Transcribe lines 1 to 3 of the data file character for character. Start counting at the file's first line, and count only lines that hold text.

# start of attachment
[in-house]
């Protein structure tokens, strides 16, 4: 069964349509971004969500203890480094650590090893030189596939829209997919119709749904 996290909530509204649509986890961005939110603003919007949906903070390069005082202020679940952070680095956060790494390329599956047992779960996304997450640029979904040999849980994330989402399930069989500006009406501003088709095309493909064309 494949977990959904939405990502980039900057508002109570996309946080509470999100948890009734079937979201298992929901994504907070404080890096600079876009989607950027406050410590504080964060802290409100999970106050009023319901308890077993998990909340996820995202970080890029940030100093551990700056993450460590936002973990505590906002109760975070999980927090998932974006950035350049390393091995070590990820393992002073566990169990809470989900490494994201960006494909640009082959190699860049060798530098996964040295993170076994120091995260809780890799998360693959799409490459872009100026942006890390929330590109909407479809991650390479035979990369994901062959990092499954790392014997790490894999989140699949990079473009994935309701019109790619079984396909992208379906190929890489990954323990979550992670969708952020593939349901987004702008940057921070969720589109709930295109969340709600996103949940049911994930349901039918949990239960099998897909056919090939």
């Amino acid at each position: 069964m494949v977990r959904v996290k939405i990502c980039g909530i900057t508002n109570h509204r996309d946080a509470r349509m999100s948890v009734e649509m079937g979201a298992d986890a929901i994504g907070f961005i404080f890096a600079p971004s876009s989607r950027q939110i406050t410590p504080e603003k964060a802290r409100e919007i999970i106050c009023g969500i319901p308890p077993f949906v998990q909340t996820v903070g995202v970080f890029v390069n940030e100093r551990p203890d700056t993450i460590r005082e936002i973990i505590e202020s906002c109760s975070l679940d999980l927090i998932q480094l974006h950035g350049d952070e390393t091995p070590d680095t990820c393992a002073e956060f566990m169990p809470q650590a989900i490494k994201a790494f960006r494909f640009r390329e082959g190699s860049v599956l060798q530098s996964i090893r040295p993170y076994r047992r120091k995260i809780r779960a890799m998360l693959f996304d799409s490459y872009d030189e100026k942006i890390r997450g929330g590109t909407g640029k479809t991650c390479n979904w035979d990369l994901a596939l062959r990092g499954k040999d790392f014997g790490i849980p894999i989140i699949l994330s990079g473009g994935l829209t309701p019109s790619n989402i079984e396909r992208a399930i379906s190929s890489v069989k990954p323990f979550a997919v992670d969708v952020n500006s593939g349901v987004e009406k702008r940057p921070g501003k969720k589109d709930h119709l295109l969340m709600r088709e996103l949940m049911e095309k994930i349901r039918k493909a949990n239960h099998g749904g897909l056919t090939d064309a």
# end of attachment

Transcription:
[in-house]
């Protein structure tokens, strides 16, 4: 069964349509971004969500203890480094650590090893030189596939829209997919119709749904 996290909530509204649509986890961005939110603003919007949906903070390069005082202020679940952070680095956060790494390329599956047992779960996304997450640029979904040999849980994330989402399930069989500006009406501003088709095309493909064309 494949977990959904939405990502980039900057508002109570996309946080509470999100948890009734079937979201298992929901994504907070404080890096600079876009989607950027406050410590504080964060802290409100999970106050009023319901308890077993998990909340996820995202970080890029940030100093551990700056993450460590936002973990505590906002109760975070999980927090998932974006950035350049390393091995070590990820393992002073566990169990809470989900490494994201960006494909640009082959190699860049060798530098996964040295993170076994120091995260809780890799998360693959799409490459872009100026942006890390929330590109909407479809991650390479035979990369994901062959990092499954790392014997790490894999989140699949990079473009994935309701019109790619079984396909992208379906190929890489990954323990979550992670969708952020593939349901987004702008940057921070969720589109709930295109969340709600996103949940049911994930349901039918949990239960099998897909056919090939």
């Amino acid at each position: 069964m494949v977990r959904v996290k939405i990502c980039g909530i900057t508002n109570h509204r996309d946080a509470r349509m999100s948890v009734e649509m079937g979201a298992d986890a929901i994504g907070f961005i404080f890096a600079p971004s876009s989607r950027q939110i406050t410590p504080e603003k964060a802290r409100e919007i999970i106050c009023g969500i319901p308890p077993f949906v998990q909340t996820v903070g995202v970080f890029v390069n940030e100093r551990p203890d700056t993450i460590r005082e936002i973990i505590e202020s906002c109760s975070l679940d999980l927090i998932q480094l974006h950035g350049d952070e390393t091995p070590d680095t990820c393992a002073e956060f566990m169990p809470q650590a989900i490494k994201a790494f960006r494909f640009r390329e082959g190699s860049v599956l060798q530098s996964i090893r040295p993170y076994r047992r120091k995260i809780r779960a890799m998360l693959f996304d799409s490459y872009d030189e100026k942006i890390r997450g929330g590109t909407g640029k479809t991650c390479n979904w035979d990369l994901a596939l062959r990092g499954k040999d790392f014997g790490i849980p894999i989140i699949l994330s990079g473009g994935l829209t309701p019109s790619n989402i079984e396909r992208a399930i379906s190929s890489v069989k990954p323990f979550a997919v992670d969708v952020n500006s593939g349901v987004e009406k702008r940057p921070g501003k969720k589109d709930h119709l295109l969340m709600r088709e996103l949940m049911e095309k994930i349901r039918k493909a949990n239960h099998g749904g897909l056919t090939d064309a």